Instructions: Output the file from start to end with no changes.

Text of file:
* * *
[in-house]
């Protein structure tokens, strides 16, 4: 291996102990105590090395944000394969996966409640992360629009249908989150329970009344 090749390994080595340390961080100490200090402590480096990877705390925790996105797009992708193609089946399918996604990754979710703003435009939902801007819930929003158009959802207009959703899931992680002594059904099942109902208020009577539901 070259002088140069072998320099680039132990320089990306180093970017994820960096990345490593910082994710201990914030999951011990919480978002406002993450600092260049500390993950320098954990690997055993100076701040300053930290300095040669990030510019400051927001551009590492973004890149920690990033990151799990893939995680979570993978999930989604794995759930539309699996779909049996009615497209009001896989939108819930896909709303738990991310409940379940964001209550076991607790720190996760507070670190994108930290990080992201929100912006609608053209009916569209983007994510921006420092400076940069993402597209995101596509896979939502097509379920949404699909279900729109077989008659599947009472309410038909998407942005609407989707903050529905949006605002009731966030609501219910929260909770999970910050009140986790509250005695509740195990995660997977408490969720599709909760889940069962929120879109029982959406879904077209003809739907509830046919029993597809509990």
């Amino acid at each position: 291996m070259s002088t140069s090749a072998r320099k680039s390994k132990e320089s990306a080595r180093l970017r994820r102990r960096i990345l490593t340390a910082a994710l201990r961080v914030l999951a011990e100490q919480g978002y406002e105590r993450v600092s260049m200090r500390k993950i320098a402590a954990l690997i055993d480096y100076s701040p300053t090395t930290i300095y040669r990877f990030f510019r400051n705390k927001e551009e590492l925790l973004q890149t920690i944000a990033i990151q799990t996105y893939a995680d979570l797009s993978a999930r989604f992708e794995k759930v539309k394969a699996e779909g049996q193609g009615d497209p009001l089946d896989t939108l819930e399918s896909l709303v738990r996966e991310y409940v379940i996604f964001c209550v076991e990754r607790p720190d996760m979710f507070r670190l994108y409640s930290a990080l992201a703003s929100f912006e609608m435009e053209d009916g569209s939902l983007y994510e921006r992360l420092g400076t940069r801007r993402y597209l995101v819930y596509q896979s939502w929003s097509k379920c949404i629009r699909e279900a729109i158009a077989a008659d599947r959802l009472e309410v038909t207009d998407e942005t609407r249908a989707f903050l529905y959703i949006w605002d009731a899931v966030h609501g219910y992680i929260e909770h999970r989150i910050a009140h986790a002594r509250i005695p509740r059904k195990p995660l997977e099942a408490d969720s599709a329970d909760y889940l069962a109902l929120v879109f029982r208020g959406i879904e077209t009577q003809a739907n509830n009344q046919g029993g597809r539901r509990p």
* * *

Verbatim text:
[in-house]
């Protein structure tokens, strides 16, 4: 291996102990105590090395944000394969996966409640992360629009249908989150329970009344 090749390994080595340390961080100490200090402590480096990877705390925790996105797009992708193609089946399918996604990754979710703003435009939902801007819930929003158009959802207009959703899931992680002594059904099942109902208020009577539901 070259002088140069072998320099680039132990320089990306180093970017994820960096990345490593910082994710201990914030999951011990919480978002406002993450600092260049500390993950320098954990690997055993100076701040300053930290300095040669990030510019400051927001551009590492973004890149920690990033990151799990893939995680979570993978999930989604794995759930539309699996779909049996009615497209009001896989939108819930896909709303738990991310409940379940964001209550076991607790720190996760507070670190994108930290990080992201929100912006609608053209009916569209983007994510921006420092400076940069993402597209995101596509896979939502097509379920949404699909279900729109077989008659599947009472309410038909998407942005609407989707903050529905949006605002009731966030609501219910929260909770999970910050009140986790509250005695509740195990995660997977408490969720599709909760889940069962929120879109029982959406879904077209003809739907509830046919029993597809509990």
């Amino acid at each position: 291996m070259s002088t140069s090749a072998r320099k680039s390994k132990e320089s990306a080595r180093l970017r994820r102990r960096i990345l490593t340390a910082a994710l201990r961080v914030l999951a011990e100490q919480g978002y406002e105590r993450v600092s260049m200090r500390k993950i320098a402590a954990l690997i055993d480096y100076s701040p300053t090395t930290i300095y040669r990877f990030f510019r400051n705390k927001e551009e590492l925790l973004q890149t920690i944000a990033i990151q799990t996105y893939a995680d979570l797009s993978a999930r989604f992708e794995k759930v539309k394969a699996e779909g049996q193609g009615d497209p009001l089946d896989t939108l819930e399918s896909l709303v738990r996966e991310y409940v379940i996604f964001c209550v076991e990754r607790p720190d996760m979710f507070r670190l994108y409640s930290a990080l992201a703003s929100f912006e609608m435009e053209d009916g569209s939902l983007y994510e921006r992360l420092g400076t940069r801007r993402y597209l995101v819930y596509q896979s939502w929003s097509k379920c949404i629009r699909e279900a729109i158009a077989a008659d599947r959802l009472e309410v038909t207009d998407e942005t609407r249908a989707f903050l529905y959703i949006w605002d009731a899931v966030h609501g219910y992680i929260e909770h999970r989150i910050a009140h986790a002594r509250i005695p509740r059904k195990p995660l997977e099942a408490d969720s599709a329970d909760y889940l069962a109902l929120v879109f029982r208020g959406i879904e077209t009577q003809a739907n509830n009344q046919g029993g597809r539901r509990p």